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way it's going to be. >> it's not because the staff couldn't prepare the right talking points. >> i was going to say she has pretty good lawyers. why would i say that. how a methodical tv campaign can move the numbers in places that matter. the number of units we'll make next month to maximize earnings. that's a projection. no, it's a fact. based on hundreds of proprietary and open data sets folded into a real-time, actionable analytics model. nine. eight. three. five. two. you're not gonna round that up? you don't round up facts. powerful analytics driving decisions for the world's most valuable brands. hewlett packard enterprise.
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when we count the votes in ten weeks, and as they study this race for the next, oh, 100 years, this bold donald trump declaration is worth remembering. >> i go around, make speeches, talk to reporters, i don't even need commercials if you want to know the truth. why do i need commercials? >> if you really want to know the truth, he could not be more wrong about that. let's use pennsylvania as a case study. early may it was a dead heat. three months later, it was hillary clinton up ten. ads like this had something to do with that. >> who do you talk to for military advice right now? >> i watch the shows. i really see a lot of great -- when you watch your show and all of the other shows --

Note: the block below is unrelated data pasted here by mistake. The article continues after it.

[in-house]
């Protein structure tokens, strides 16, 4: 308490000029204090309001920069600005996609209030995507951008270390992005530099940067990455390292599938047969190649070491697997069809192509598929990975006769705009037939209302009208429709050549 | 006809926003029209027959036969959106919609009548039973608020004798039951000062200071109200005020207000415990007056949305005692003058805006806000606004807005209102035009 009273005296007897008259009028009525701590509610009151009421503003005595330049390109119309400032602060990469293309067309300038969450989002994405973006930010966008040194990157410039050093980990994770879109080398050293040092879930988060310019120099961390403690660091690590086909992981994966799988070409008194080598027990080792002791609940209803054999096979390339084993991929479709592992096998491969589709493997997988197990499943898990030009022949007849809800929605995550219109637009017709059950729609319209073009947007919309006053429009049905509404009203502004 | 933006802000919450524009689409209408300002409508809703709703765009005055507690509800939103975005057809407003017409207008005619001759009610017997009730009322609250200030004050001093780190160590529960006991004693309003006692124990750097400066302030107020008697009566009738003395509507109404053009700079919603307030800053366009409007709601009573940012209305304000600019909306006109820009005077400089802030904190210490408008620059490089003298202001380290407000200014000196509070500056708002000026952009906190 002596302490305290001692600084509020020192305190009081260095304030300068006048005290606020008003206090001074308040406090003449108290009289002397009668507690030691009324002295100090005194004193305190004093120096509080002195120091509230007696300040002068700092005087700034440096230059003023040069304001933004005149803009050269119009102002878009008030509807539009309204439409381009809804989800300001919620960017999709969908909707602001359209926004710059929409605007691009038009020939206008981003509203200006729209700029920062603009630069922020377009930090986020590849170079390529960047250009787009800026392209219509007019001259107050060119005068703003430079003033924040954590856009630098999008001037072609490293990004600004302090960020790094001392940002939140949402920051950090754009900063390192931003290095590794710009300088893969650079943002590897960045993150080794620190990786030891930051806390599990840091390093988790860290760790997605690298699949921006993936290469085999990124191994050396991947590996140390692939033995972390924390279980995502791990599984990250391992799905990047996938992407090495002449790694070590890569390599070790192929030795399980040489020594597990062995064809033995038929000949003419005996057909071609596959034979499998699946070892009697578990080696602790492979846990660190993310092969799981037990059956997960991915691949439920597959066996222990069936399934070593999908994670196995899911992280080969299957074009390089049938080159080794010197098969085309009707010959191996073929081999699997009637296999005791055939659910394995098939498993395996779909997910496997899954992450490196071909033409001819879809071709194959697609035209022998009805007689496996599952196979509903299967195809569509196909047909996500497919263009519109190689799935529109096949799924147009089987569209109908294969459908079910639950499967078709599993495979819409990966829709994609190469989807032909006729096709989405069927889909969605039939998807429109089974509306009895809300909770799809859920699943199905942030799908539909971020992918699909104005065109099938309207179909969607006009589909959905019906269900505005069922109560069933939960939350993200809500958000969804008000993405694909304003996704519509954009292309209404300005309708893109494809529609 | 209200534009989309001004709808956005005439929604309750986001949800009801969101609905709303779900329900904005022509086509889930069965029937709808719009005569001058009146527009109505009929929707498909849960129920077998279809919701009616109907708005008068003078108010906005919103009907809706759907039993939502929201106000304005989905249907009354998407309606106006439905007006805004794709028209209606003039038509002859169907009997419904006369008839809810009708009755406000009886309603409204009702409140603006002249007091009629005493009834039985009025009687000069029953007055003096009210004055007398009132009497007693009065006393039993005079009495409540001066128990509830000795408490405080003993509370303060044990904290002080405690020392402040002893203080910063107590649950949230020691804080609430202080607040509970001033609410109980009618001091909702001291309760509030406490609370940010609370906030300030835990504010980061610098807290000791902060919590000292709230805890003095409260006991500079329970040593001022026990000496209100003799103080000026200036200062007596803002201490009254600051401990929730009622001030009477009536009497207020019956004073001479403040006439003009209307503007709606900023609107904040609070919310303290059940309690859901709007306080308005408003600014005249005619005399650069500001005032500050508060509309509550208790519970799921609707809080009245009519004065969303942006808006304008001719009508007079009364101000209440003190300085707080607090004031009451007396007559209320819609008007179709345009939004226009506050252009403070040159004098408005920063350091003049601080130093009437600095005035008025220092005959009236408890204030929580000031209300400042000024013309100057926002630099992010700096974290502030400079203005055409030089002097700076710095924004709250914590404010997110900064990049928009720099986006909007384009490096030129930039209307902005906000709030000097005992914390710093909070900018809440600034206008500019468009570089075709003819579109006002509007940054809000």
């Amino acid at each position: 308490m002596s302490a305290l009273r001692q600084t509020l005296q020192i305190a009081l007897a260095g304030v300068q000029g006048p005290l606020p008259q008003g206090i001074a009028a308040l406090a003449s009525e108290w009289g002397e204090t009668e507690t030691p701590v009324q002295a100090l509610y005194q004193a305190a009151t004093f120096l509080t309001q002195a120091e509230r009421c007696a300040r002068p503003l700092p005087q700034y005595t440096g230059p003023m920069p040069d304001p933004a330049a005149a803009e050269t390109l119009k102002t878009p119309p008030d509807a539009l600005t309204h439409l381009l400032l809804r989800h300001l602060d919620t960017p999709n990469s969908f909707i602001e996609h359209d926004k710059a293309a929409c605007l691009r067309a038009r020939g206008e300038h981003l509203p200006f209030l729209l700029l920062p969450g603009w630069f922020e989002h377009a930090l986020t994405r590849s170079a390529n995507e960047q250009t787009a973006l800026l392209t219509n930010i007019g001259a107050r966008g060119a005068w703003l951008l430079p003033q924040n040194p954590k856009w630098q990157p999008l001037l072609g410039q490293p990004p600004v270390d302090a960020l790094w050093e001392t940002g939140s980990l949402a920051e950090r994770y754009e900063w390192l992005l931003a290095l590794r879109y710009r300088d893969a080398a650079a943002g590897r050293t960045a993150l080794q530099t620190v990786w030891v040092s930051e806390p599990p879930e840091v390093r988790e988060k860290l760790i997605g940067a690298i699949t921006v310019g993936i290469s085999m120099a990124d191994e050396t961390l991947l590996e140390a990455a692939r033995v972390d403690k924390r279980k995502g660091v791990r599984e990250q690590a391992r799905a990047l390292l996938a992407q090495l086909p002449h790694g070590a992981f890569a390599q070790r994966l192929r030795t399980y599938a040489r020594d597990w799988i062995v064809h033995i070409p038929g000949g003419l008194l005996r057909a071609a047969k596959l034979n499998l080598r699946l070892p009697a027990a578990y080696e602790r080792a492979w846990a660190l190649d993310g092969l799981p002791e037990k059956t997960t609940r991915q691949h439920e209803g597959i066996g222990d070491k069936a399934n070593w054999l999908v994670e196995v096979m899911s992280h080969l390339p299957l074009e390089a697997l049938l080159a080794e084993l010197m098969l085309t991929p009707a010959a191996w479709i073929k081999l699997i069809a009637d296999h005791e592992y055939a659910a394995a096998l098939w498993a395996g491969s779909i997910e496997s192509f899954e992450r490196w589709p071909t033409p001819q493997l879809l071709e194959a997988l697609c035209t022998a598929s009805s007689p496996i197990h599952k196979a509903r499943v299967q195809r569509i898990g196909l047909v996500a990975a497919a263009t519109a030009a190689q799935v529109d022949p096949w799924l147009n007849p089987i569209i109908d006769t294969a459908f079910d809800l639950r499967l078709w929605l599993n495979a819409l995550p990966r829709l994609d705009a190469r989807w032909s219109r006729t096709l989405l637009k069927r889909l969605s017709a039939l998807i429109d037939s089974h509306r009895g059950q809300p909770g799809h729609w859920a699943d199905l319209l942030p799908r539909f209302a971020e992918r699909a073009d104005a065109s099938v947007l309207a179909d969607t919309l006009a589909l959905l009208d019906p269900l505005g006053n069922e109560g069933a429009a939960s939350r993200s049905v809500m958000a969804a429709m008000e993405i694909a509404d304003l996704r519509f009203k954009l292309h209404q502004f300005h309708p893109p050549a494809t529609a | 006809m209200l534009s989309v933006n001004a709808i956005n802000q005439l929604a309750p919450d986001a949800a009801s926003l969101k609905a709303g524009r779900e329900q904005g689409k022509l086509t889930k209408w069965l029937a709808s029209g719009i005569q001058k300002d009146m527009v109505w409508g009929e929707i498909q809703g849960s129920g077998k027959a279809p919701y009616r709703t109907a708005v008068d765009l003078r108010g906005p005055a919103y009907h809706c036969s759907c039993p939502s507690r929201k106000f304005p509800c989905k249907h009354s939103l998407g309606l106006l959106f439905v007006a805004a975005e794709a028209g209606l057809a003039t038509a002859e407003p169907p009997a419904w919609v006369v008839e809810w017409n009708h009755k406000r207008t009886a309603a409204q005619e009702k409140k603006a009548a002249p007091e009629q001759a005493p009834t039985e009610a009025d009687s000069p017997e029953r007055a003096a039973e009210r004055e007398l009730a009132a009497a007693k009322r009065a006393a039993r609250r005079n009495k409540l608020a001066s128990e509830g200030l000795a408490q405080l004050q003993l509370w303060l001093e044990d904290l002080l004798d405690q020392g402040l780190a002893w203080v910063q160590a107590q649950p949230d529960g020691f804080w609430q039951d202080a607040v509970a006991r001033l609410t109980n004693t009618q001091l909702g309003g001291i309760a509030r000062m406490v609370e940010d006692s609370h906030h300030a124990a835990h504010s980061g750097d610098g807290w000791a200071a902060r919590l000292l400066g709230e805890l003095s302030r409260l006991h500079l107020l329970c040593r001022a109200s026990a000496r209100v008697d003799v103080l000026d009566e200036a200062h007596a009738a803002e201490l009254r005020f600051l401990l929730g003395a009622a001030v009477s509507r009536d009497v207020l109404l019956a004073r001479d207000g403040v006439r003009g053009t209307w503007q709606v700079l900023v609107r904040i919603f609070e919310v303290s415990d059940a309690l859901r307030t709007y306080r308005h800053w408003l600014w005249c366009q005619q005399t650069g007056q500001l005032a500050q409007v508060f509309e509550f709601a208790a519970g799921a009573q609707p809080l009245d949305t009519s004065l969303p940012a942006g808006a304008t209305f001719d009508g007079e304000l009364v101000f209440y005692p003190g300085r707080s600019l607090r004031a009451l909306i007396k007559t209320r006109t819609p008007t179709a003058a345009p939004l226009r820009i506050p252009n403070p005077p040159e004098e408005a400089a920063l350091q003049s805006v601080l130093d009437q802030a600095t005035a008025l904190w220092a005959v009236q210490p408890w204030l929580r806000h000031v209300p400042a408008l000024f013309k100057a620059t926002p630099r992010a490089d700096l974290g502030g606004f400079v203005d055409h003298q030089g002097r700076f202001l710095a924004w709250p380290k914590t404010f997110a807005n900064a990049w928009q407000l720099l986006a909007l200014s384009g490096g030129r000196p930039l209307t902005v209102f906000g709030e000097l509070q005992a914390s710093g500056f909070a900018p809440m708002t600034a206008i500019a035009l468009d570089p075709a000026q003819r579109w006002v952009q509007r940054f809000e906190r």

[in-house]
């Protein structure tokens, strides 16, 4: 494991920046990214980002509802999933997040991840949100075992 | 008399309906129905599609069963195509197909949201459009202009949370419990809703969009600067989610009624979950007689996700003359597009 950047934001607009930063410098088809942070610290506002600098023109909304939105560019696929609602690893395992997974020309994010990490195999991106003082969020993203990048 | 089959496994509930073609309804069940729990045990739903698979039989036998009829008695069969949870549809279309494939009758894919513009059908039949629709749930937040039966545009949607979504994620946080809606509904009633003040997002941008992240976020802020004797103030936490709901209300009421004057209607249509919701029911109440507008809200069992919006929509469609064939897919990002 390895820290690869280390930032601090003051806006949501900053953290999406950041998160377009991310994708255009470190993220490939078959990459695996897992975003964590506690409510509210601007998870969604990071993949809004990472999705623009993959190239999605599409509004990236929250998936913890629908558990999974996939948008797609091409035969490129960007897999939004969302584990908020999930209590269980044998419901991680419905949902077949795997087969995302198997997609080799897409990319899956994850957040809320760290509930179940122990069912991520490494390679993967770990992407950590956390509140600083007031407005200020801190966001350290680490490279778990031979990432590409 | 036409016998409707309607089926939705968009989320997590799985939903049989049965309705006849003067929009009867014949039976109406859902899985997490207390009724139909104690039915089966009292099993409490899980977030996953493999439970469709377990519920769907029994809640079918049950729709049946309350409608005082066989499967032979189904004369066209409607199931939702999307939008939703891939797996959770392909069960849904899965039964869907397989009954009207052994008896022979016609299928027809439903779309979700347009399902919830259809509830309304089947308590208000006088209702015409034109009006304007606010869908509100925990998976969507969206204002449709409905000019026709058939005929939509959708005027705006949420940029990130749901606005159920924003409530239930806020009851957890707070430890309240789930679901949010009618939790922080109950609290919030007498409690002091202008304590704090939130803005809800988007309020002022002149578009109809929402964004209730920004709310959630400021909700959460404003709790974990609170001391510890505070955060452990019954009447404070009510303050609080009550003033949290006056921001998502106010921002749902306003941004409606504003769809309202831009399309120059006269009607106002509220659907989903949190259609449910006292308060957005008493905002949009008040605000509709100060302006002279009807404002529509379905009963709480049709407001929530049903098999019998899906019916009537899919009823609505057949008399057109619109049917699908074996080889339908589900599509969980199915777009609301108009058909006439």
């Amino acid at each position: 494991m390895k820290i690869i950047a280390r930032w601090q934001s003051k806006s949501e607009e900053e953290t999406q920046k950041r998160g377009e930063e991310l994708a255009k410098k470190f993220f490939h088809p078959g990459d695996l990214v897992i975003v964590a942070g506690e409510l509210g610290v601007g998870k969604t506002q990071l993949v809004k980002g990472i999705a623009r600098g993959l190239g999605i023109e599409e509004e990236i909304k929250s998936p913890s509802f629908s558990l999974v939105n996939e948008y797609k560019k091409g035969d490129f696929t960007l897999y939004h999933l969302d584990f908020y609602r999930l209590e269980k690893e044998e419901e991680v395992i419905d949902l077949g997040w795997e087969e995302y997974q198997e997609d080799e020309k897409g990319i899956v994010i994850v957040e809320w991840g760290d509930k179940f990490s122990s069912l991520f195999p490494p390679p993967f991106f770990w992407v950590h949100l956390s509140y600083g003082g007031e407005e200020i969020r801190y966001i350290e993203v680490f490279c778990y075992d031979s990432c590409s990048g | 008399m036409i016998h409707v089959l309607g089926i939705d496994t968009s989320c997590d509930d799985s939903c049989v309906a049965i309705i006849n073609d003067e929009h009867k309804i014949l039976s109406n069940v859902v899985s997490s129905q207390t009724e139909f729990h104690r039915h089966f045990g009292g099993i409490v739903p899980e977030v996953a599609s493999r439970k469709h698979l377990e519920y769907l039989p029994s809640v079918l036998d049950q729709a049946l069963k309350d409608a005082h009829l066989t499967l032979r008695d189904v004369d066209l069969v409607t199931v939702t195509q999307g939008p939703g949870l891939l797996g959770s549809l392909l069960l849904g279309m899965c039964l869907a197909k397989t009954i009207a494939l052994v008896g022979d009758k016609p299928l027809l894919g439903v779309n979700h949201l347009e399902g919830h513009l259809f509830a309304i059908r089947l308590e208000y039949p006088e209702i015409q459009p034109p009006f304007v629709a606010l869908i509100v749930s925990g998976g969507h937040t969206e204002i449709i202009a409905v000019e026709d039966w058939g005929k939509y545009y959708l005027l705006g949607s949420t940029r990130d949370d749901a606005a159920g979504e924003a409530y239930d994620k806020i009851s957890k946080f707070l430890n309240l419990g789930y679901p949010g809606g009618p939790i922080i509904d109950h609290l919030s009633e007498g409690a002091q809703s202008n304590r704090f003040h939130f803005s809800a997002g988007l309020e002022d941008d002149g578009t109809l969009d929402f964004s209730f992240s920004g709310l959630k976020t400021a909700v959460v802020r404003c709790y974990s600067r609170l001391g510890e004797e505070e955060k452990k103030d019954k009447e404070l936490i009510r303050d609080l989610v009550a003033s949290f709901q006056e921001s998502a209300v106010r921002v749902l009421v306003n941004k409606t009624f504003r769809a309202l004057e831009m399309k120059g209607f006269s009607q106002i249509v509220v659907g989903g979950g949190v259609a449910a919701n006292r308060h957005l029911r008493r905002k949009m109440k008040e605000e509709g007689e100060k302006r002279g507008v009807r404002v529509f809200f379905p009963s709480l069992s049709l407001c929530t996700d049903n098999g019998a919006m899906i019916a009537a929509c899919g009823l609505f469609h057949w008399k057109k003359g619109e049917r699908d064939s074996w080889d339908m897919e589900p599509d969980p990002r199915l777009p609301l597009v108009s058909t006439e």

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>> and ads like this one. >> when i saw donald trump mock a disabled person, i was just shocked. >> you got to see this guy, oh, i don't know what i seaaid, ah, yo remember. >> that was just pennsylvania. look at the spending. $6.4 million in tv ad spending by the clinton campaign and the super pac. shy of $180,000 by pro-trump forces. zero by the trump campaign. more than 8 to 1 spending. the conventions. hers managed better than his most would say. donald trump keeps giving them fodder for these ads. when you talk to people who study consumer and voter behavior, they look at this especially in the swing states and view it as political malpractice when trump was essentially unarmed when the clinton campaign is looking at
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focus groups saying he is unfit to be president he is mean-spirited. >> the challenge here is there is so much -- if you talk to republicans, they're frustrated because there is so much he could be using to prosecute. he could be tadvertising on e-mails and on things that people don't like about the clinton campaign. there is much fodder to work with on that side as well and he is not. it gives republicans some heartburn. he has upped his rent at trump tower. spending his money on a lot of other things, not ads. ads do work. will they always work? in 2020, 2024. probably not. right now people watch tv, they work. >> there has been a debate saying they don't work. people thought in the republican primaries the attacks on trump were not effective with the crowded field. but if you study it state by state it's unthinkable. if you let them spend months -- it didn't work at first. then you have the conventions